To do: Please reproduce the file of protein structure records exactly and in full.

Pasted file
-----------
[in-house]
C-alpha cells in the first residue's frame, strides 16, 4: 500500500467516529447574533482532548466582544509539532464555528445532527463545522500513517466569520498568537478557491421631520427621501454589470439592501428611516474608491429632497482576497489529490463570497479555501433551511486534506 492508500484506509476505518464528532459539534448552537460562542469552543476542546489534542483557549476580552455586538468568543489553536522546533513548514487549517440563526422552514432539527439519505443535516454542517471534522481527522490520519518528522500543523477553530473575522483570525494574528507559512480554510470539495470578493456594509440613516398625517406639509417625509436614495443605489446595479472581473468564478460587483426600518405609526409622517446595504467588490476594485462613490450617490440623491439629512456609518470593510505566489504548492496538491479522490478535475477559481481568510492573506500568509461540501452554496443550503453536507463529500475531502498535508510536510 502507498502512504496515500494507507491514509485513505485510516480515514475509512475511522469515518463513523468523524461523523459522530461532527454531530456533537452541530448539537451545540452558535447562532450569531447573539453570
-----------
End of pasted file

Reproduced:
[in-house]
C-alpha cells in the first residue's frame, strides 16, 4: 500500500467516529447574533482532548466582544509539532464555528445532527463545522500513517466569520498568537478557491421631520427621501454589470439592501428611516474608491429632497482576497489529490463570497479555501433551511486534506 492508500484506509476505518464528532459539534448552537460562542469552543476542546489534542483557549476580552455586538468568543489553536522546533513548514487549517440563526422552514432539527439519505443535516454542517471534522481527522490520519518528522500543523477553530473575522483570525494574528507559512480554510470539495470578493456594509440613516398625517406639509417625509436614495443605489446595479472581473468564478460587483426600518405609526409622517446595504467588490476594485462613490450617490440623491439629512456609518470593510505566489504548492496538491479522490478535475477559481481568510492573506500568509461540501452554496443550503453536507463529500475531502498535508510536510 502507498502512504496515500494507507491514509485513505485510516480515514475509512475511522469515518463513523468523524461523523459522530461532527454531530456533537452541530448539537451545540452558535447562532450569531447573539453570